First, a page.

Harvard course helps next-generation philanthropists do good. A course titled, “Impact Investing for the Next Generation,” convenes heirs to some of the world’s greatest family fortunes. The course, run jointly by Harvard and the University of Zurich in collaboration with the World Economic Forum, has been equipping next-generation philanthropists to be more impactful since 2015. For some of Asia’s wealthiest millennials, inculcating a culture of impact investing is a formidable challenge. Despite holding one-third of global wealth, Asia only contributes a small portion of its total wealth to impact investing. However, notable alumni, such as Hyundai heir Kyungsun Chung who co-founded Root Impact, have worked to promote a culture of impact investing in Asia since taking the course.


Myanmar nonprofit to give 10,000 bikes to students in need. Following the collapse of bike-sharing companies ofo and oBike in Singapore and Malaysia, many bikes have been left unused in scrapyards or warehouses. Lesswalk, a Myanmar nonprofit, bought 10,000 bikes from the failed bike-sharing companies to give to students in need. The total cost of buying, shipping, and refurbishing the bikes is between US$350,000 and US$400,000, but half is expected to be paid by sponsors. More than 3,000 bikes have already been shipped to Myanmar to be given to students, and the rest is expected to arrive by the end of June. Lesswalk founder Mike Than Tun Win stated, “This movement is not about buying a new bicycle, which is actually a very straightforward process. It solves a waste problem and gets new bikes for needy children at a cheaper price.”


Singapore’s Temasek sets up Asia-focused private equity fund for impact investing. Temasek Holdings, a Singaporean investment company, has established ABC World Asia under its philanthropic arm Temasek Trust. Headquartered in Singapore, ABC World Asia is a private equity fund dedicated to impact investing, primarily in South Asia, South-east Asia, and China. Chief executive officer of ABC World Asia David Heng highlighted the opportunities for impact investing in Asia, where the industry is still nascent. Heng stated, “The complex social and environmental challenges in our region present the potential for investors to achieve substantial impact.” The new impact investment fund will allow Temasek Trust to move beyond traditional grant-making to fulfill its mission of “ensuring sustainable funding for the long-term well-being and security of communities.”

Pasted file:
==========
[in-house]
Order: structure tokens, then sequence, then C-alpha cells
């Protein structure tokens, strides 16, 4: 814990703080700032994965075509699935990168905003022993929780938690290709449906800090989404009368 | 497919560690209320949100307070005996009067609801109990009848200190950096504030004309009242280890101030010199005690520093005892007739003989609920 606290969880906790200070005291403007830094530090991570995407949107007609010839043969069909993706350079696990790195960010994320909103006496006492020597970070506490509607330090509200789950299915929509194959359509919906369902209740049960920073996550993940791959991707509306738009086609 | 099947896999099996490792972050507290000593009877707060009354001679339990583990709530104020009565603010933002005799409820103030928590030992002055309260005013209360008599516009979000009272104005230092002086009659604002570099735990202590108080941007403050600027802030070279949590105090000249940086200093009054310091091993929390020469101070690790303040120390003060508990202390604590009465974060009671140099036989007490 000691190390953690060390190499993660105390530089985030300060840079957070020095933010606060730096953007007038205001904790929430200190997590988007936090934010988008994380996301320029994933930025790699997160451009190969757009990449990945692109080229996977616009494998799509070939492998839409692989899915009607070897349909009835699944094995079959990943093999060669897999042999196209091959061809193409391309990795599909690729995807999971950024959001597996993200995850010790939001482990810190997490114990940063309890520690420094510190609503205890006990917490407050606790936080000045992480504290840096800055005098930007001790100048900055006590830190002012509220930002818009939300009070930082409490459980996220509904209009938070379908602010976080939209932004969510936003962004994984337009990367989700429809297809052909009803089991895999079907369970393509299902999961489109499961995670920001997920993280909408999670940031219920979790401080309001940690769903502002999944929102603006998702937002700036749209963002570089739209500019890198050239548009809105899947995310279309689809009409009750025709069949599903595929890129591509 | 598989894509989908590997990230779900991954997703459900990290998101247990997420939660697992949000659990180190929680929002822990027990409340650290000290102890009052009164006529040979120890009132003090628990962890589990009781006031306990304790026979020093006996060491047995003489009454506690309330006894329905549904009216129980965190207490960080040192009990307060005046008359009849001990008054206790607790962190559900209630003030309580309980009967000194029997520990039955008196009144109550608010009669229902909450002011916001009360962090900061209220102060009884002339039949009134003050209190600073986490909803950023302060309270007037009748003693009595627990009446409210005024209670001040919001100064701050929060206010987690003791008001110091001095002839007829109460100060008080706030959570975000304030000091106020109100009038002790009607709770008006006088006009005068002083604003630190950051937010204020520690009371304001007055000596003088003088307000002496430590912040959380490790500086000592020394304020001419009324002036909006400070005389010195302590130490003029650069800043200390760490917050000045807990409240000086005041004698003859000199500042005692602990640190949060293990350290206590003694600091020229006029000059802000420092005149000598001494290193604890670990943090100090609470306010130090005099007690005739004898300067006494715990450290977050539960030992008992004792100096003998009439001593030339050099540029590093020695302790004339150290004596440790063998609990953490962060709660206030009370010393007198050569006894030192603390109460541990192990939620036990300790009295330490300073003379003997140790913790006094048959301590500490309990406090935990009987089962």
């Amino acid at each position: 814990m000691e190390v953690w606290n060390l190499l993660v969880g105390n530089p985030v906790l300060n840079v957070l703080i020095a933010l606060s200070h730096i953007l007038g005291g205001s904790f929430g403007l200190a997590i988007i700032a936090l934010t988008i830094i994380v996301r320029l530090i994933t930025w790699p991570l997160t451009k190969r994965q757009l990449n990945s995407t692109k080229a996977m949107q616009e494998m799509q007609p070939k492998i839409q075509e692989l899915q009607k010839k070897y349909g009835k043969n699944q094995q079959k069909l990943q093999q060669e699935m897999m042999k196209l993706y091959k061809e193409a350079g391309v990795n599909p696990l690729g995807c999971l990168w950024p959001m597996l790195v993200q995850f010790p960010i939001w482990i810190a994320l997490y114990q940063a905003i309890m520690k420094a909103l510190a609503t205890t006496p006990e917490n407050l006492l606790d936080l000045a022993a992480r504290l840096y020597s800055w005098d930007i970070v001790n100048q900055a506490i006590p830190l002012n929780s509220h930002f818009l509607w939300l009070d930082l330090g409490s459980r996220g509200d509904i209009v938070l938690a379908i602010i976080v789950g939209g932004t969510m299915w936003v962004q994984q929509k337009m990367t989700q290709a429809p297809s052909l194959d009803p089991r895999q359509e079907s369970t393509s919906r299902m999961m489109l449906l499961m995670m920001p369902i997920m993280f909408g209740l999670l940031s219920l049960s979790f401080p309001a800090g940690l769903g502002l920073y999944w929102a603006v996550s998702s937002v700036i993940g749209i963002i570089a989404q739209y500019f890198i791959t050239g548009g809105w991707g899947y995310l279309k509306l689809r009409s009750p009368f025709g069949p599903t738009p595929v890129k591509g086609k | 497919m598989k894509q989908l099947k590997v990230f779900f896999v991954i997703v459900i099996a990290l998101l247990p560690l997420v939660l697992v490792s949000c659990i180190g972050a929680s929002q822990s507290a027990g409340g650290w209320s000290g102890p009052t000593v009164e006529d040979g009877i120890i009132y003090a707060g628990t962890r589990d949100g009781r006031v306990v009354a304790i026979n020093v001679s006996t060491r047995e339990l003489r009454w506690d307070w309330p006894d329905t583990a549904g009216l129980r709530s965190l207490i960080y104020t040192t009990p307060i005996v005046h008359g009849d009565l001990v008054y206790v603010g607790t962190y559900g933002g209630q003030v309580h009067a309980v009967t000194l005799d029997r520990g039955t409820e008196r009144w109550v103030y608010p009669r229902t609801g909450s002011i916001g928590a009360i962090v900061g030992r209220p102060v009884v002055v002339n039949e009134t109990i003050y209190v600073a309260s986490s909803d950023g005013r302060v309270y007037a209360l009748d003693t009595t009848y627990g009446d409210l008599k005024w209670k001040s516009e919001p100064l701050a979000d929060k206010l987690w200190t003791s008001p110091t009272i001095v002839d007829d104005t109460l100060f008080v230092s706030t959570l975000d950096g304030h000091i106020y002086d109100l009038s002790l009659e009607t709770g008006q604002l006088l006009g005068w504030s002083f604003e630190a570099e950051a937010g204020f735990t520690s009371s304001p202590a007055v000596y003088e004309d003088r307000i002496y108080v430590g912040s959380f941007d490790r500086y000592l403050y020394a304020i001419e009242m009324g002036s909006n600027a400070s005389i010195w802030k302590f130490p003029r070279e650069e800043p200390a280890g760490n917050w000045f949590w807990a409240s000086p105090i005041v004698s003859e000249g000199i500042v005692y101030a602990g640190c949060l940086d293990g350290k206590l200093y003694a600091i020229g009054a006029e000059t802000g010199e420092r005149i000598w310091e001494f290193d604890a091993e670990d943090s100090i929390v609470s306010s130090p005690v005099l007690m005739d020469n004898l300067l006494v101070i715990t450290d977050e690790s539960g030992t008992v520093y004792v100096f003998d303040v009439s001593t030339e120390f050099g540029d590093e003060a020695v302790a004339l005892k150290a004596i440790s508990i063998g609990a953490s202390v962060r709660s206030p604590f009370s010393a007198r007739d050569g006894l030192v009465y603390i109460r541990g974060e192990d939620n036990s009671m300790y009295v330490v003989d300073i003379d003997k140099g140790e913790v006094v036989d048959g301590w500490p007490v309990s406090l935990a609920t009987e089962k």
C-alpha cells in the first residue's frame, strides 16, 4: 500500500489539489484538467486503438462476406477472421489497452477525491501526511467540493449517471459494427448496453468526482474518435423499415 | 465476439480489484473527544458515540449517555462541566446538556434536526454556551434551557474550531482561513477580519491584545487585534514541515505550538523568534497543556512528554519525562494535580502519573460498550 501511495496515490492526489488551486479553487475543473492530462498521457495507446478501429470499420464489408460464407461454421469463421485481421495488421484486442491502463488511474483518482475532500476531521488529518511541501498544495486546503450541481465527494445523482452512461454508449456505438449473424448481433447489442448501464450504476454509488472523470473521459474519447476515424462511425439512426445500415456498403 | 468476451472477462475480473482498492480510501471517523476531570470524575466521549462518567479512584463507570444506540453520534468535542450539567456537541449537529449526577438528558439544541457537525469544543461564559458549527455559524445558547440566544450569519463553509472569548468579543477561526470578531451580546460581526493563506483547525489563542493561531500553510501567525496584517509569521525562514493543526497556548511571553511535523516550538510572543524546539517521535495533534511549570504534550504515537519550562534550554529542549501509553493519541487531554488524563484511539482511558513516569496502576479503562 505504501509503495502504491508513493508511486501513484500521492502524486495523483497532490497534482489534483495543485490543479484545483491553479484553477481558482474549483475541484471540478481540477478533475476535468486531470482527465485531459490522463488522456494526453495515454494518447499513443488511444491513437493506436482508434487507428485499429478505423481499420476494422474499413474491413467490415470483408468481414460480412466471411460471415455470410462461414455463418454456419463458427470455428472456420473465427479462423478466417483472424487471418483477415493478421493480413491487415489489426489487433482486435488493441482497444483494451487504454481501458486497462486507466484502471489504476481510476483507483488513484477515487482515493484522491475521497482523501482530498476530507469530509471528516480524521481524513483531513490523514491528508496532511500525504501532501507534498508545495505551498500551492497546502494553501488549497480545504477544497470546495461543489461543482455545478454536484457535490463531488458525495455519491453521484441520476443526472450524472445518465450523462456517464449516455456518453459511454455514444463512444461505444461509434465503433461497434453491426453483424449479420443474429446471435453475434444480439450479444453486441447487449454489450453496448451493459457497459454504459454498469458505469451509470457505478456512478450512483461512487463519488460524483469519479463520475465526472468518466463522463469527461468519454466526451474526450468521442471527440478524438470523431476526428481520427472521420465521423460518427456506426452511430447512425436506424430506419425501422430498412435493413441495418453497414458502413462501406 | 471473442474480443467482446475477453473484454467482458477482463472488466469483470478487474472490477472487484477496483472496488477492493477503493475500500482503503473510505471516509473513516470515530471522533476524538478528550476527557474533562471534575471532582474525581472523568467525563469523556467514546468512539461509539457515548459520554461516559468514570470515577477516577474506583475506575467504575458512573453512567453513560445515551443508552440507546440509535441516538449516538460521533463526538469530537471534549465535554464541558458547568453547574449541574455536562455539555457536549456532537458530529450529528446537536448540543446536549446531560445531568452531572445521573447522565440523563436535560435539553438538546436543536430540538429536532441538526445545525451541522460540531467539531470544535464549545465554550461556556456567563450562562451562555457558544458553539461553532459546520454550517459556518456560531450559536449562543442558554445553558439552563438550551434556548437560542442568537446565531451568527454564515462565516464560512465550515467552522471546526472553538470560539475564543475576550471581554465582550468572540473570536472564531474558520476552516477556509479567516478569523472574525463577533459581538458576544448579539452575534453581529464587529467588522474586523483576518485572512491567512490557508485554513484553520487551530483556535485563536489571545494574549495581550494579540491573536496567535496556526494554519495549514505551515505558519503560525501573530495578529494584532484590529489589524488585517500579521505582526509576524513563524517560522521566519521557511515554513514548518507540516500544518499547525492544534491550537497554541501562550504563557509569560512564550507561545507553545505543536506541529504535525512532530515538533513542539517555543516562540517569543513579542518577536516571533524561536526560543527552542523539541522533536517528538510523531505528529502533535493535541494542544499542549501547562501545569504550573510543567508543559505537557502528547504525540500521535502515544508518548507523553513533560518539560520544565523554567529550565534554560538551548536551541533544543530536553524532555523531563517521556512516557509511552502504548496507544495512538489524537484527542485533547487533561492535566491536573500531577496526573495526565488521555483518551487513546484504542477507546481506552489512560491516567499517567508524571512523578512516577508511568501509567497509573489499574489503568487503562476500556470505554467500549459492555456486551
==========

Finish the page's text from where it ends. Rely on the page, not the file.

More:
Korea’s Hyundai Oilbank promotes culture of philanthropy. Korean petroleum and refinery company Hyundai Oilbank is aiming to promote a philanthropic culture among its staff. Through its 1% Nanum Foundation, more than 95 percent of the firm’s employees donate a portion or one percent of their monthly salary to charitable work. The foundation had raised about ₩11.2 billion (approximately US$9.5 million) in the last seven years to support its expanding number of charitable projects. One of the noteworthy projects, the “1% Nanum Lunch Room,” equips senior welfare centers across Korea with an annual meal plan of ₩50 million (approximately US$45,000). Other initiatives include providing heating oil for low-income families during the winter season and building schools and libraries in Vietnam and Nepal.